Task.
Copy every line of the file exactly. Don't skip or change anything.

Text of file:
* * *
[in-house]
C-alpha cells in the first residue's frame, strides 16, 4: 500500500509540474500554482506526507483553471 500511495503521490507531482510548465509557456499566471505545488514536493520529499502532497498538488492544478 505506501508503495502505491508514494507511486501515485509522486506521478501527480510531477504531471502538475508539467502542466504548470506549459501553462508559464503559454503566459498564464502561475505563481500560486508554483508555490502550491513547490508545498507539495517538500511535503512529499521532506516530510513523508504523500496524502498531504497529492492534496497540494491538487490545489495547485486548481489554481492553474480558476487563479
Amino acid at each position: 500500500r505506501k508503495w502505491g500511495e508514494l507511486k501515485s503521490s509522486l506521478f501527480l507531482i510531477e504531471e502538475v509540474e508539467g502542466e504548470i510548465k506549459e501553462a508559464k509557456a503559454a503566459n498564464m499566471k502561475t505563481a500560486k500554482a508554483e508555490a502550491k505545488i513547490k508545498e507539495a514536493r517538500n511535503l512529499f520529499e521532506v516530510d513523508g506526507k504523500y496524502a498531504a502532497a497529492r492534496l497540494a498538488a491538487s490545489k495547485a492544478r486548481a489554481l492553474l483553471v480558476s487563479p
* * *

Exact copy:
[in-house]
C-alpha cells in the first residue's frame, strides 16, 4: 500500500509540474500554482506526507483553471 500511495503521490507531482510548465509557456499566471505545488514536493520529499502532497498538488492544478 505506501508503495502505491508514494507511486501515485509522486506521478501527480510531477504531471502538475508539467502542466504548470506549459501553462508559464503559454503566459498564464502561475505563481500560486508554483508555490502550491513547490508545498507539495517538500511535503512529499521532506516530510513523508504523500496524502498531504497529492492534496497540494491538487490545489495547485486548481489554481492553474480558476487563479
Amino acid at each position: 500500500r505506501k508503495w502505491g500511495e508514494l507511486k501515485s503521490s509522486l506521478f501527480l507531482i510531477e504531471e502538475v509540474e508539467g502542466e504548470i510548465k506549459e501553462a508559464k509557456a503559454a503566459n498564464m499566471k502561475t505563481a500560486k500554482a508554483e508555490a502550491k505545488i513547490k508545498e507539495a514536493r517538500n511535503l512529499f520529499e521532506v516530510d513523508g506526507k504523500y496524502a498531504a502532497a497529492r492534496l497540494a498538488a491538487s490545489k495547485a492544478r486548481a489554481l492553474l483553471v480558476s487563479p